Finance Bill

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The Chairman: With this it will be convenient to take the following: Government new clause 17—Limited liability partnerships: investments LLPs and property investment LLPs.

Government new schedule 2—Limited liability partnerships: investment LLPs and property investment LLPs.

Dawn Primarolo: I understand the Committee's enthusiasm to conclude its business this evening, but it is appropriate for me to make a few comments on Government new clauses 16 and 17 and Government new schedule 2. The hon. Member for Torridge and West Devon (Mr. Burnett) raised some points on the Floor of the House earlier today, which I am sure that he will be anxious to put on the record in Committee, and to which I shall reply.

New clause 16 confirms that, in general, limited liability partnerships will be treated for tax purposes as partnerships. It will stop chargeable gains held over on business gifts from falling out of charge when the LLP goes into liquidation. The Government's intention has always been to ensure that existing trading and professional partnerships can convert to LLP status without generally incurring a tax penalty or obtaining a tax advantage. If LLPs were taxed as companies, partnerships would face tax complications and possibly tax penalties on conversion to LLPs.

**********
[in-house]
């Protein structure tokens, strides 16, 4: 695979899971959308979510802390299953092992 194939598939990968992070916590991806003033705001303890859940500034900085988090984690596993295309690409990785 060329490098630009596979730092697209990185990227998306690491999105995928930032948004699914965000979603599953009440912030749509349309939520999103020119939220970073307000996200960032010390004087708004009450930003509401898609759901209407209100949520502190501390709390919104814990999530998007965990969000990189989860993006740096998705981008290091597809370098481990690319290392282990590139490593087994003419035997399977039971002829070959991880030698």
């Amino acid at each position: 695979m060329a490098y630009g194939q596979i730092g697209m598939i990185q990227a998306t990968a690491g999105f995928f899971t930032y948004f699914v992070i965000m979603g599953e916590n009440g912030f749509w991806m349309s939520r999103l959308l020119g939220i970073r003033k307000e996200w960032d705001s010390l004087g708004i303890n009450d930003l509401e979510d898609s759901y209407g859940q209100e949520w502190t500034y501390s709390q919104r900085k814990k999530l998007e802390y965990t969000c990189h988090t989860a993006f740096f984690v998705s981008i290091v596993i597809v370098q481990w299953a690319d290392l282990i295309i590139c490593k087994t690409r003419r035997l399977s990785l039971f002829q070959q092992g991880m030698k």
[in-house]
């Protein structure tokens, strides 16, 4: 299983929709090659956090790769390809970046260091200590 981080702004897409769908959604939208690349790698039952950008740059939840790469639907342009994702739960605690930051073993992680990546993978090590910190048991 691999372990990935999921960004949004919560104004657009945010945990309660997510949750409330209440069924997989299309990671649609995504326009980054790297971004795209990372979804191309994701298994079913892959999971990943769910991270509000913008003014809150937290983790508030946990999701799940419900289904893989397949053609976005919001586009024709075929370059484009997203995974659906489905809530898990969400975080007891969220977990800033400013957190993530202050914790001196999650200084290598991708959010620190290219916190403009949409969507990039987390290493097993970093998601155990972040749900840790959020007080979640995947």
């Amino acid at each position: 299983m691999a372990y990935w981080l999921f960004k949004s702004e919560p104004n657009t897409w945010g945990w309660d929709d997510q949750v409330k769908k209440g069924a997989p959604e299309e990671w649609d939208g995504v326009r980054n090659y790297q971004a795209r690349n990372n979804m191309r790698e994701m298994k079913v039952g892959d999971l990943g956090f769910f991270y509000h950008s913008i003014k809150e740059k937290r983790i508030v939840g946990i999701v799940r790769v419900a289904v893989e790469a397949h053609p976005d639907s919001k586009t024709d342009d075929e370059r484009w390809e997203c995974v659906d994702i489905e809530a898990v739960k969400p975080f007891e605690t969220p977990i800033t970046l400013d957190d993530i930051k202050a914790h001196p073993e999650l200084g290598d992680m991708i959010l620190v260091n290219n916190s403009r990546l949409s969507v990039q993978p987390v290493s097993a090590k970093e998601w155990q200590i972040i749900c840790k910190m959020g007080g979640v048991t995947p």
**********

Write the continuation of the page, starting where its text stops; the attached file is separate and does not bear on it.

6.15 pm

New clause 16 amends some of the tax legislation originally introduced by the Limited Liability Partnership Act 2000 to give greater certainty for businesses adopting LLP status. It clarifies and makes explicit the general rule introduced by the Act so that, in general, LLPs are treated as partnerships for tax purposes. It gives clear legal backing to the exceptions to that rule. The new clause does not represent a change in our policy on the taxation of LLPs carrying on a trade or profession. That is illustrated by the fact that the guidance published by the Inland Revenue in the December edition of ``Tax Bulletin'' about LLPs that carry on a trade or profession with a view to profit remains unchanged. That guidance was issued after discussions between the Revenue and accountancy bodies. It has been well received.